funds required for necessary on-site improvements and maintenance. Staff estimates the costs of
the land swap to be at least $750,000 for on-site capital improvements, $100,000 a year for
maintenance, and the loss of about S4.5 million that could be gained from the sale of the 12'^
Street Remainder Parcel.
COORDINATION
The Office of Neighborhood Investment coordinated this report with the City Attomey's Office,
the Budget Office, the Department of Planning & Building, and UCI. Also, Measure DD project
staff who are working on the landscaping plans for the newly created open space adjacent to the
Property are aware of UCI's development proposal.
During the ENA period, it is vital that the environmental review tasks for the Property be well
coordinated with the City's preparation of the EIR for the Lake Merritt Station Area Specific
Plan. Planning staff have been assigned to this Project to ensure this coordination. Further, UCI
will also need to coordinate its project proposal with the development plans of neighbors of the
Property to the south (Oakland Unified School District) and to the west (City's new open space
created by Measure DD improvements).

Item:
CED Committee
June 25,2013

Deanna J. Santana, Cit\' Administrator


Subject: ENA with UCI for 12^*" St Remainder
Date: May 30, 2013

Page 5

COST SUMMARY/IMPLICATIONS
The proposed legislation does not commit the City to expenditure of any funds. UCI will bear
sole responsibility for all costs associated with developing the project for approval, including
consultant fees (e.g. for market study and designs and CEQA consultant), permitting fees, legal
fees, financing expenses, etc.. The ENA shall require payment of a $25,000 Project Expense
Payment by UCI for purposes of reimbursing City for its staff costs and third party expenses
such as appraisal costs.
The sale of the Property under an eventual DDA could generate as much as $4.5 million for the
General Fund.

POLICY ALIGNMENT
The Administrative Draft of the Lake Merritt Station Area Specific Plan has identified the
Property as a development opportunity site and proposes rezoning the site for high density
residential. UCI's proposed use of the property is consistent with the intent of the General Plan,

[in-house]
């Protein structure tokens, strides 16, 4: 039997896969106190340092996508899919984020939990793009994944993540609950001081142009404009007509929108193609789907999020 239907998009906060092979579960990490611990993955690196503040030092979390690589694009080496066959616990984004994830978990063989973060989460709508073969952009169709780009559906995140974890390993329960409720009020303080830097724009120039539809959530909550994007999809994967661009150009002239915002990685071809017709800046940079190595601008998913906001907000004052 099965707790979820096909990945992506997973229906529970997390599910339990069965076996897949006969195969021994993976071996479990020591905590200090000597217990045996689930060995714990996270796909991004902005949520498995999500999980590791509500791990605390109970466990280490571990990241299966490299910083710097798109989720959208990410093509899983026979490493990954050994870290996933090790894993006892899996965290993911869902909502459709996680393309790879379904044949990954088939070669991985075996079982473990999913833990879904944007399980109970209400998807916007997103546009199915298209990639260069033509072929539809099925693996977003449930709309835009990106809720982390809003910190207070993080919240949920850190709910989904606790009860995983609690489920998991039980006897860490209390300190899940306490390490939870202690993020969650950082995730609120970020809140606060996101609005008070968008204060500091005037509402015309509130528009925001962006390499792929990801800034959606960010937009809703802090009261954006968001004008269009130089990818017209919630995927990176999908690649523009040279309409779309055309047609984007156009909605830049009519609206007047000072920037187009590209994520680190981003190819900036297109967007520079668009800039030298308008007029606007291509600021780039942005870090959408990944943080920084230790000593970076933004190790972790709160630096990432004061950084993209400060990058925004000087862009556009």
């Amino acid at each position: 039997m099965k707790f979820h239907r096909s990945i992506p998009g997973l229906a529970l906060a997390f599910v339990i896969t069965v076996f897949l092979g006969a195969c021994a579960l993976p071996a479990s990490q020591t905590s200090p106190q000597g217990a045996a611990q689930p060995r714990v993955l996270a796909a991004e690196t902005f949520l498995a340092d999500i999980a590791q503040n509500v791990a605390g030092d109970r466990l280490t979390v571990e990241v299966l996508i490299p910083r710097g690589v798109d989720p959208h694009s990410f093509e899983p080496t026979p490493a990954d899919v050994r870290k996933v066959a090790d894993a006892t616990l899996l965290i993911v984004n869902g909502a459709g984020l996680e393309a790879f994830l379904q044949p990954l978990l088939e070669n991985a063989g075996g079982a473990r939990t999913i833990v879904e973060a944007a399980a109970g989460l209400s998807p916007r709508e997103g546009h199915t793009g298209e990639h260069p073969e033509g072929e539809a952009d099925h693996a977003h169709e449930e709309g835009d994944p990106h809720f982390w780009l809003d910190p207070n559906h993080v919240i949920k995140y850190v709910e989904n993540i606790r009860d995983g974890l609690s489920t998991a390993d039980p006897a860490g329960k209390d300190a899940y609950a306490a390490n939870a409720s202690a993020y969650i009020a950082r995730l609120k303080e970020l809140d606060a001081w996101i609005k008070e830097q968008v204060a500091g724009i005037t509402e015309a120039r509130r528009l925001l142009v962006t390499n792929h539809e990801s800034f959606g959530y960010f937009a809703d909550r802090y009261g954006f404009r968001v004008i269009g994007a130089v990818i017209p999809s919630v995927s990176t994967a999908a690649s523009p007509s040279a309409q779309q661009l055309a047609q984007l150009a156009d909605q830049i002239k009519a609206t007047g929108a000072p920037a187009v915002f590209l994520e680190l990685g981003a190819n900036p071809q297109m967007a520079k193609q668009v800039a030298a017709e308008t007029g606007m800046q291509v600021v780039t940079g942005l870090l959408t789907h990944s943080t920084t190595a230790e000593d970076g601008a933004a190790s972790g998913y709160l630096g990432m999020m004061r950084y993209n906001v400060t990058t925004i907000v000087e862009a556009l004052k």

Redevelopment Plan and Specific Plan, all of which have included extensive community
engagement processes.

SUSTAINABLE OPPORTUNITIES
Economic: The sale to UCI would generate land sale proceeds of up to $4.5 million and facilitate
development of housing and a modest amount of neighborhood-serving retail. The development
would put vacant underutilized land into productive use. The construction of the project could
provide significant employment at the site. Staff assessment of project employment benefits
includes approximately 252 constmction jobs, five FTE retail/commercial jobs and nine FTE
permanent jobs in the residential portion. The Project is anticipated to generate significant tax
benefits to the City, including $899,286 in annual property taxes, $135,000 in annual sales tax,
and $83,712 in annual business license tax.
Environmental. The Project proposes to incorporate green building and energy efficient
components both during constmction and occupancy, such as a vegetative roof, a solar thermal
system and a waste management system to facilitate recycling. As an infill project that develops
in already built-up areas, this Project reduces the pressure to constmct on agricultural and other
undeveloped land, and thereby contributes to the prevention of urban sprawl. The location ofthe
Project in proximity to major public transportation nodes will likely encourage project residents
and retail customers to use BART and AC Transit.

Item:
CED Committee
June 25.2013

Deanna J. Santana, City Administrator


Subject: ENA with UCI for 12* St Remainder